18.218   M.I.T.   Spring 2017

18.218    Topics in Combinatorics:

C-o-X-e-T-e-R   C1O2M3B4I5N6A7T8O9R10I11C12S13


Class meets: MWF 2-3 pm   Room 4-145         First class: Wednesday, February 8

Instructor: Alexander Postnikov   apost at math dot mit dot edu      

Course webpage: http://math.mit.edu/~apost/courses/18.218/


All kinds of combinatorial things around Coxeter groups and root systems ...

Roots systems are one of the central objects in Lie theory. They have a very rich combinatorial structure. Root systems can be classified by Dynkin diagrams (the Cartan-Killing classification). Remarkably, the same ubiquitous Dynkin diagrams appear in many other different areas of mathematics (e.g., Arnold's classification of singularities, Gabriel's theorem on quivers, Fomin-Zelevinsky's cluster algebras of finite type, etc.)

The course will focus on combinatorics of root systems, Weyl groups, and related structures.

Many popular objects in combinatorics, such as Young tableaux and Schur symmetric polynomials, originally came from representation theory of general linear and symmetric groups. They have more general Lie-theoretic analogs (Weyl's characters, etc.) that we'll discuss in the course. We'll talk about Lie-theoretic versions of the hook-length formula, Littlewood-Richardson rule, Robinson-Schensted-Knuth correspondence, and other classical combinatorial constructions.

We'll talk about Kostant's partition function that has a simple combinatorial definition, but surprisingly deep and non-trivial properties.

Root systems have beautiful enumerative features. Many famous integer sequences, such as the Catalan numbers and the Fibonacci numbers, have root-theoretic generalizations, called the Coxeter-Catalan numbers, etc.

We'll discuss convex polytopes and hyperplane arrangements related to root system: permutohedra, Chapton-Fomin-Zelevinsky's generalized associahedra, alcoved polytopes, affine Coxeter arrangements, etc.

We'll explain how to extend permutation pattern avoidance to root systems and how this helps to describe smooth Schubert varieties.

And much much more ...

This course is not a replacement for a course on Lie theory. Lie theory will serve as a motivation for us. Our main focus will be put on combinatorics. Some prior knowledge of representation theory and Lie theory would be helpful; although it is not required.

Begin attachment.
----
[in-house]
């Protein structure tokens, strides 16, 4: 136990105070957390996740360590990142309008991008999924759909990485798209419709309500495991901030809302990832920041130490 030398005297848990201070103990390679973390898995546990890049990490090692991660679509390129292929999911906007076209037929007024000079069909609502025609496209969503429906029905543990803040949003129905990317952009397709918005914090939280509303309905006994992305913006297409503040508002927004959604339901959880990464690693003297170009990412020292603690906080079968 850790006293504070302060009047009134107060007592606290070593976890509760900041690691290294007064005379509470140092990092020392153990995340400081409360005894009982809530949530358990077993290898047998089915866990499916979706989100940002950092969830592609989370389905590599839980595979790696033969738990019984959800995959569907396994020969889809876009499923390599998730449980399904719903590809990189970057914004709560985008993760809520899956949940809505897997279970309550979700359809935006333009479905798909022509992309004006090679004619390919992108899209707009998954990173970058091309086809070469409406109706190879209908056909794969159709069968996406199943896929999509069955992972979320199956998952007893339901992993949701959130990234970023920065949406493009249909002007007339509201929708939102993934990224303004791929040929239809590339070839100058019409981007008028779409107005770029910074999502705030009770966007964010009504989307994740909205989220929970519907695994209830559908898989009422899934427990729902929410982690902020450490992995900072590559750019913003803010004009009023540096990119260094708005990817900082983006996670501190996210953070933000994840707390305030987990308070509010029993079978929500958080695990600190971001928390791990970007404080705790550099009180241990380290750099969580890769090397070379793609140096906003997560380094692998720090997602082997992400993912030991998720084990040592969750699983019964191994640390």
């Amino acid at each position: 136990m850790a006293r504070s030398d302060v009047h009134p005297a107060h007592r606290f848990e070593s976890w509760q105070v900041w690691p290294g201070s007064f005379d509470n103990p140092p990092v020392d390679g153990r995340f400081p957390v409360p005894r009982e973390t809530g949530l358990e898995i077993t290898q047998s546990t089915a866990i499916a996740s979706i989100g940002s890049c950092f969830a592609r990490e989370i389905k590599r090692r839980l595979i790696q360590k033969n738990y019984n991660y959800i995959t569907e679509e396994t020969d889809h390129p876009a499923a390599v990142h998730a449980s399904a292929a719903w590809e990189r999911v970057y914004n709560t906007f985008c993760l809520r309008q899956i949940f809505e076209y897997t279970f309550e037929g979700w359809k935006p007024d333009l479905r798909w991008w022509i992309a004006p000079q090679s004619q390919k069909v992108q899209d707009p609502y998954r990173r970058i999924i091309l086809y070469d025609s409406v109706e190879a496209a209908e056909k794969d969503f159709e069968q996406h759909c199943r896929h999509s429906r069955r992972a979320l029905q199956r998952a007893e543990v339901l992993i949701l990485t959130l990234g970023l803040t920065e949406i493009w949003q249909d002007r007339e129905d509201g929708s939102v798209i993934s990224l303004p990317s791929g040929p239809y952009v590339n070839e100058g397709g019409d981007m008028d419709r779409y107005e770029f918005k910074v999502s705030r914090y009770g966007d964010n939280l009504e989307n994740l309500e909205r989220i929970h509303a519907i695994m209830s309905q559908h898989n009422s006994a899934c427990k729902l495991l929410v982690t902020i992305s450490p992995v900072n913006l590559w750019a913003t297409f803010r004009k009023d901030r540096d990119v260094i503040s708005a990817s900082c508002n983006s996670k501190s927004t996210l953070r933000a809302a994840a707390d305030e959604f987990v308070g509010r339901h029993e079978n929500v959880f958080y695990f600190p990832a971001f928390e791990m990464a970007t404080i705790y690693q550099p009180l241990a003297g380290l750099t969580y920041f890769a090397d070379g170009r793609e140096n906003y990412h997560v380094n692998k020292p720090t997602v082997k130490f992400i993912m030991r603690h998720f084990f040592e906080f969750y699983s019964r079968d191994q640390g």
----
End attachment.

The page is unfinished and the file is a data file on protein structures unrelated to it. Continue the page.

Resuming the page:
We'll discuss the following topics (tentative list, material will be covered as time allows):

Course Level: Graduate

The course should be accessible to first year graduate students.

Grading: The grade will be based on several problem sets.

Problem Sets: TBA
  1. Problem Set 1: Due Monday, April 3, 2017

  2. Optional Problem Set 2: Turn in by Wednesday May 17, 2017

Lecture Notes by Evan Chen (the file will be updated periodically)


  1. W 02/08/2017. Bert Kostant's game and other games on graphs.
    Allen Knutson's post

  2. F 02/10/2017. Chip-firing and Cartan firing. Finiteness and Uniqueness.
    Bjorner, Lovasz, Shor: Chip-firing games on graphs   Abelian sandpile model wiki

    M 02/13/2017. No class - Snow day

  3. W 02/15/2017. Proof of uniqueness: Diamond lemma and its generalization (Roman lemma).

  4. F 02/17/2017. Vinberg's additive and subadditive functions. Finiteness. ADE classification.
    ADE wiki     Happel, Preiser, Ringel: Vinberg's characterization of Dynkin diagrams using subadditive functions with application to DTr-periodic modules.

    M 02/21/2017. No classes on Monday. (Monday schedule of classes on Tuesday)

  5. T 02/21/2017. Generalized Cartan matrices. Root systems.

  6. W 02/22/2017. Farkas' lemma. Vinberg's theorem [Kac, Theorem 4.3].

  7. F 02/24/2017. Sketch of proof of Vinberg's theorem. Its application to chip-firing. The classification of generalized Cartan matrices of finite and affine types.

  8. M 02/27/2017. The classification (cont'd).

  9. W 03/01/2017. Reflections. Root systems. Weyl group. Positive and negative roots. Simple roots.

  10. F 03/03/2017. Properties of simple reflections. Coxeter relations.

  11. M 03/06/2017. Decompositions of Weyl group elements and walks on Weyl chambers.

  12. W 03/08/2017. Reduced decompositions. Inversions. Statistics on permutations and their Weyl group analogs.

  13. F 03/10/2017. The root poset. The highest root. The Coxeter number. The exponents. The index of connection. Two formulas for the order of the Weyl group.

  14. M 03/13/2017. The root lattice and the weight lattice. The affine Weyl group. The affine Coxeter arrangement. Alcoves.

  15. W 03/15/2017. The fundamental alcove. Alcoves are simplices. Alcove walks. Proof of Weyl's formula.

  16. F 03/17/2017. Affine permutations. Wiring diagrams and affine wiring diagrams. Centers of alcoves. The strong Bruhat order and the weak Bruhat order.


last updated: February 10, 2017